Current position of the SSV Corwith Cramer. Click on the vessel to view position history. Use the tools, top right, to change the map style or view data layers. Dates and times use GMT (Greenwich Mean Time).
SEA Currents: SSV Corwith Cramer
July 16, 2019
Exciting Days aboard the SSV Robert C. Seamans
0° 01.869’ S, 170° 01.163’ W, entered the Phoenix Islands Protected Areas Boundary from the North this morning!
Ship’s Heading & Speed
190°, 7.0 knots
Sunny with scattered cumulus clouds.
We have had quite a few very exciting days here on SSV Robert C. Seamans, and there seems to be no slowing down. July 14th we crossed the equator and celebrated my 20th birthday. July 15th we turned right around, and we spent our day learning how to go aloft and completing our lab practical. Today we officially reached the Phoenix Islands Protected Area, completing our first scientific deployments in PIPA! Soon we will be making our first stop on the island of Kanton so we have been preparing a couple songs to sing for the people inhabiting the island.
It seems as though on the boat, we are always doing something very exciting or something incredible is happening right around us. One of my highlights of the trip has been spotting seabirds. If I am not on watch, sleeping, or in class, I am likely to be found scanning the horizon on the quarter deck with my Central Pacific bird ID guide in hand. As much as I love our inland Northeastern birds, there is nothing like seeing an Albatross, Shearwater, or Booby circle around our boat looking around for a nice fish to eat. Occasionally they will even hitch a ride with us, as places to rest on their long foraging journeys are hard to come by. Our friend Barry, pictured with Captain Rick, spend the night preening and sleeping on our boom. He rightfully earned his nickname; Barry the Boom Booby. Although seeing these seabirds up close and personal is a truly rare experience, as they are not very accustomed to humans here and therefore are not afraid to get too close, it can get a little old once they leave and cleanup of our deck begins.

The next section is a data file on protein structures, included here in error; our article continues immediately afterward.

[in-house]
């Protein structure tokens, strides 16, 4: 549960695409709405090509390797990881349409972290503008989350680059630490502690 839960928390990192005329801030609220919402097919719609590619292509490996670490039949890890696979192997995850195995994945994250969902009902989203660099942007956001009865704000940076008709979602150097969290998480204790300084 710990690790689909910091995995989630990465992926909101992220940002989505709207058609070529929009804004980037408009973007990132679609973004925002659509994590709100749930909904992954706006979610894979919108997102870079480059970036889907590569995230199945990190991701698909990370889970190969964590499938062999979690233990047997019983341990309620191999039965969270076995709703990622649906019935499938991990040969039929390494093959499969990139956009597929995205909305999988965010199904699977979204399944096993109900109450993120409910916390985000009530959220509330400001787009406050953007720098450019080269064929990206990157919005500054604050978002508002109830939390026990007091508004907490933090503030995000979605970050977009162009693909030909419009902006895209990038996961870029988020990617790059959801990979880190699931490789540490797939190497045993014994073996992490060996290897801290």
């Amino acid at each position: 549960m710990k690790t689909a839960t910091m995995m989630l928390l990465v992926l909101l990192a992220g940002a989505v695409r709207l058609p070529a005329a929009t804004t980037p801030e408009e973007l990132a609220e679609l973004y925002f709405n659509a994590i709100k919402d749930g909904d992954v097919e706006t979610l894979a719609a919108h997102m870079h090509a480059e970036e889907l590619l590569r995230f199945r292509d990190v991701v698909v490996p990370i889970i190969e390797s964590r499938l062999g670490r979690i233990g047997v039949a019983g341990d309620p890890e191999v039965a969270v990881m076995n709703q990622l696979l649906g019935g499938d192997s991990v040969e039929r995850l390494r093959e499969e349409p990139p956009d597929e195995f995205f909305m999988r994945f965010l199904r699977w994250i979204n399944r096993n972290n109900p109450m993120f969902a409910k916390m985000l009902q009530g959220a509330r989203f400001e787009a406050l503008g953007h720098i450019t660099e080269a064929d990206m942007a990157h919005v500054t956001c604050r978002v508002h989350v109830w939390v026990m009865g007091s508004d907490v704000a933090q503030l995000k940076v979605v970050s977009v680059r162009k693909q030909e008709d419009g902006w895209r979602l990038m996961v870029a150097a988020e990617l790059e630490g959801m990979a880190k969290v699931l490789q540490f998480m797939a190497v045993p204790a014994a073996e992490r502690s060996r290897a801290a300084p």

This afternoon, B watch was scheduled from 1300-1900. It was an absolutely beautiful day with the sun poking through puffy cumulus clouds. A very stark difference from our last shift from 1900 July 15th to 0100 July 16th where we were in heavy rains and winds for the entirety of the night. After a good night’s sleep in my nice dry bunk, I was ready for my watch shift in lab later in the day. We spent the time processing zooplankton and water samples that the morning watch brought up from their deployments. They had done a hydrocast, a tucker trawl deep and shallow cast, and finally a neuston net
tow. This left us quite a bit to sort through.
Firstly we processed the samples by shifting through them and pulling out all the Halobates, which are flies that sit on the surface of the water, and fish larvae. Normally we pull out any large jellies such as the Portuguese Man of War, but we did not find any today. We set aside 1 mL of our zooplankton biomass for our 100 count sample and preserved the rest in ethanol for later processing with the Halobates and fish larvae. We were left with 3 samples from 100 counts from the two tucker trawls and neuston net deployment. At this time, we also processed water samples for chlorophyll-a, taken from the hydrocast. Next we took our three 100 count samples to the microscope for identification. Our 100 counts from today were filled with colorful Copepods, many Ostracods, and multiple types of shrimp larvae, true shrimp, Mysids, and Euphausids. Additionally there were a couple different snails in our samples and quite a few Siphonophores (Bishop’s hats). Getting to go through the 100 counts is always makes for an exciting day in the lab, as you never know what interesting organisms you are going to find in the samples.
- Izzy Mize, B Watch, University of Vermont class of ‘21